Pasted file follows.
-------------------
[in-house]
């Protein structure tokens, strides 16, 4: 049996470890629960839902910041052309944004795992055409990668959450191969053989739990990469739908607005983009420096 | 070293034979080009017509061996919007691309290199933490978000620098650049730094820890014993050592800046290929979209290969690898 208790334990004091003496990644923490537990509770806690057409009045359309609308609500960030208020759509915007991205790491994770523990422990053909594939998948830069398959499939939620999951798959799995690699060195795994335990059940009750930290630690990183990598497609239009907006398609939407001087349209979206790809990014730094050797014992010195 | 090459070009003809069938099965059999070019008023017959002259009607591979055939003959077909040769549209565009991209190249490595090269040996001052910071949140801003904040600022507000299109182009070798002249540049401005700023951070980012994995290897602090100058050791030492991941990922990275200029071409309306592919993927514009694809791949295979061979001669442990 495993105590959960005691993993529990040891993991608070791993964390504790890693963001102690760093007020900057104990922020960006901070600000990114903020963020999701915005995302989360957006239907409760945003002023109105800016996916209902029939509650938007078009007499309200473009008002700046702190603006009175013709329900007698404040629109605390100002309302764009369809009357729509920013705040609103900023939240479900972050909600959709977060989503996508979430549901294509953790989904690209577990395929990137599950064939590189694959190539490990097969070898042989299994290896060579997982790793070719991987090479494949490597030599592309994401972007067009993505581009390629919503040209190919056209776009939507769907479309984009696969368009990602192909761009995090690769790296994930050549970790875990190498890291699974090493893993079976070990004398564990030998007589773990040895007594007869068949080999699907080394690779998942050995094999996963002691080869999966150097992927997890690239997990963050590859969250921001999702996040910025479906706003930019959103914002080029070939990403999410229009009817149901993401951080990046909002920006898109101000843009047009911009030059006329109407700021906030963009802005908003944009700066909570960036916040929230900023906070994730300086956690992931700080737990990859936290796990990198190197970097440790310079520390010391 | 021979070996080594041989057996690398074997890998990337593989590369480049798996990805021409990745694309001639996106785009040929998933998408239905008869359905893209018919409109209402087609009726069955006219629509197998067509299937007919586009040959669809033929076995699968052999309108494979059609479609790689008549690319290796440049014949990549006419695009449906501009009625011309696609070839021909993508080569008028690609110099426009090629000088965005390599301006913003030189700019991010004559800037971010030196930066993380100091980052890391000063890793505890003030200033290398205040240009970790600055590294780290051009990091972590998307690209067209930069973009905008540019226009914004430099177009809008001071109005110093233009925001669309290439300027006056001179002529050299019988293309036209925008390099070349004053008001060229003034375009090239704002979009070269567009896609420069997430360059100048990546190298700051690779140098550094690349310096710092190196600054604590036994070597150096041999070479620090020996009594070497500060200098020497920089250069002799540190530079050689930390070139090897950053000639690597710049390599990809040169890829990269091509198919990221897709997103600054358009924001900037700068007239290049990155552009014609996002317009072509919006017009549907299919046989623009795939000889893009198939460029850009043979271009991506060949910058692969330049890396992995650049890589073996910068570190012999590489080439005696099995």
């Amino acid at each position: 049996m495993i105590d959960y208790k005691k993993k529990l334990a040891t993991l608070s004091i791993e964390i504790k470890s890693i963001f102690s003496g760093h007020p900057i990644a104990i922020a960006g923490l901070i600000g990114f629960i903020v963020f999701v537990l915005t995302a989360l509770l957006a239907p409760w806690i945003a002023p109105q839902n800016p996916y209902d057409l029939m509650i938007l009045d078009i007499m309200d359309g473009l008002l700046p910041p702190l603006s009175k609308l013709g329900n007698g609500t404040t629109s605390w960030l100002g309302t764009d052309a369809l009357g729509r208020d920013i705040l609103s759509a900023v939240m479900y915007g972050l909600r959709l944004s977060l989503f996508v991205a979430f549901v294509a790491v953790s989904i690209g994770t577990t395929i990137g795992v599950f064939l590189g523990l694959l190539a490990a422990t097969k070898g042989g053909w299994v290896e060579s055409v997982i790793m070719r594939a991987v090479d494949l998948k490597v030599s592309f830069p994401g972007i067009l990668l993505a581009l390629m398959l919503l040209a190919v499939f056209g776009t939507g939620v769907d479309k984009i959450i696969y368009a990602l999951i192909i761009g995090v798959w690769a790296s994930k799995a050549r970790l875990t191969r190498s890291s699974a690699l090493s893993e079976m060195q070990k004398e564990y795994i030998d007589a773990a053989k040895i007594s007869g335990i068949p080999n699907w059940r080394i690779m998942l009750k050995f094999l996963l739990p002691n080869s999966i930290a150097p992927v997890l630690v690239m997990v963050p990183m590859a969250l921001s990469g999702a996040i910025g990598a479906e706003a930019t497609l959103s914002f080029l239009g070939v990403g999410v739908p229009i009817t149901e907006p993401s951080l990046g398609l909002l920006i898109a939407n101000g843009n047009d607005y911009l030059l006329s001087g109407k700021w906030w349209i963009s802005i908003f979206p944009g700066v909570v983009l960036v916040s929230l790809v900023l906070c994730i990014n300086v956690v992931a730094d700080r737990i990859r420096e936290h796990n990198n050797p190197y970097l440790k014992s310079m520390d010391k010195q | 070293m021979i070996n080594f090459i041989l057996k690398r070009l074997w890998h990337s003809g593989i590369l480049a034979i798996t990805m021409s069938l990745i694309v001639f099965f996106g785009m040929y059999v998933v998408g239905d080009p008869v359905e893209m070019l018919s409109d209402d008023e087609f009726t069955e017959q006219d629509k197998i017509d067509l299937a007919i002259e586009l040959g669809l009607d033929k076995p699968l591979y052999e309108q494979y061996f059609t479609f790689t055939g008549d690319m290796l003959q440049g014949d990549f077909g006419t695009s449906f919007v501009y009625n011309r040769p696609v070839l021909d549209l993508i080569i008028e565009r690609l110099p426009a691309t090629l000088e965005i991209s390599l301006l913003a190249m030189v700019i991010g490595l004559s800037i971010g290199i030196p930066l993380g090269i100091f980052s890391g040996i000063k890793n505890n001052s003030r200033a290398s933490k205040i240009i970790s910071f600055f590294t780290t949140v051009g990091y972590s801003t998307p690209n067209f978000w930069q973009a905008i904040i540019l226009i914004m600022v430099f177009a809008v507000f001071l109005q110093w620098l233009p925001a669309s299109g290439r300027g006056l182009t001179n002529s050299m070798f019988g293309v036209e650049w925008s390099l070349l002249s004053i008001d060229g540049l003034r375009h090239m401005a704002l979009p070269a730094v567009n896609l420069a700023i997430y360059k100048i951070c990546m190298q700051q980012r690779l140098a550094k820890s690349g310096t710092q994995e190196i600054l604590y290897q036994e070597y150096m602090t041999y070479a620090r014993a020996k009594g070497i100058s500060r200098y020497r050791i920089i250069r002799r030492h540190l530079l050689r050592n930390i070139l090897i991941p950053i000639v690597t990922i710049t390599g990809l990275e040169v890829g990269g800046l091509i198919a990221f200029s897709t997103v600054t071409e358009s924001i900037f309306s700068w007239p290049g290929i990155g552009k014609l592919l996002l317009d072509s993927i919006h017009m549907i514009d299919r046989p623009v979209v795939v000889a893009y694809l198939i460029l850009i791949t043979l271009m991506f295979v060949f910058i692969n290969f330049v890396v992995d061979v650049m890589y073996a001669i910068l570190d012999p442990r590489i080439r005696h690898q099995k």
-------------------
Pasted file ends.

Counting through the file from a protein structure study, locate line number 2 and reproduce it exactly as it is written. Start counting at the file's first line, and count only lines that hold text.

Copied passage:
């Protein structure tokens, strides 16, 4: 049996470890629960839902910041052309944004795992055409990668959450191969053989739990990469739908607005983009420096 | 070293034979080009017509061996919007691309290199933490978000620098650049730094820890014993050592800046290929979209290969690898 208790334990004091003496990644923490537990509770806690057409009045359309609308609500960030208020759509915007991205790491994770523990422990053909594939998948830069398959499939939620999951798959799995690699060195795994335990059940009750930290630690990183990598497609239009907006398609939407001087349209979206790809990014730094050797014992010195 | 090459070009003809069938099965059999070019008023017959002259009607591979055939003959077909040769549209565009991209190249490595090269040996001052910071949140801003904040600022507000299109182009070798002249540049401005700023951070980012994995290897602090100058050791030492991941990922990275200029071409309306592919993927514009694809791949295979061979001669442990 495993105590959960005691993993529990040891993991608070791993964390504790890693963001102690760093007020900057104990922020960006901070600000990114903020963020999701915005995302989360957006239907409760945003002023109105800016996916209902029939509650938007078009007499309200473009008002700046702190603006009175013709329900007698404040629109605390100002309302764009369809009357729509920013705040609103900023939240479900972050909600959709977060989503996508979430549901294509953790989904690209577990395929990137599950064939590189694959190539490990097969070898042989299994290896060579997982790793070719991987090479494949490597030599592309994401972007067009993505581009390629919503040209190919056209776009939507769907479309984009696969368009990602192909761009995090690769790296994930050549970790875990190498890291699974090493893993079976070990004398564990030998007589773990040895007594007869068949080999699907080394690779998942050995094999996963002691080869999966150097992927997890690239997990963050590859969250921001999702996040910025479906706003930019959103914002080029070939990403999410229009009817149901993401951080990046909002920006898109101000843009047009911009030059006329109407700021906030963009802005908003944009700066909570960036916040929230900023906070994730300086956690992931700080737990990859936290796990990198190197970097440790310079520390010391 | 021979070996080594041989057996690398074997890998990337593989590369480049798996990805021409990745694309001639996106785009040929998933998408239905008869359905893209018919409109209402087609009726069955006219629509197998067509299937007919586009040959669809033929076995699968052999309108494979059609479609790689008549690319290796440049014949990549006419695009449906501009009625011309696609070839021909993508080569008028690609110099426009090629000088965005390599301006913003030189700019991010004559800037971010030196930066993380100091980052890391000063890793505890003030200033290398205040240009970790600055590294780290051009990091972590998307690209067209930069973009905008540019226009914004430099177009809008001071109005110093233009925001669309290439300027006056001179002529050299019988293309036209925008390099070349004053008001060229003034375009090239704002979009070269567009896609420069997430360059100048990546190298700051690779140098550094690349310096710092190196600054604590036994070597150096041999070479620090020996009594070497500060200098020497920089250069002799540190530079050689930390070139090897950053000639690597710049390599990809040169890829990269091509198919990221897709997103600054358009924001900037700068007239290049990155552009014609996002317009072509919006017009549907299919046989623009795939000889893009198939460029850009043979271009991506060949910058692969330049890396992995650049890589073996910068570190012999590489080439005696099995």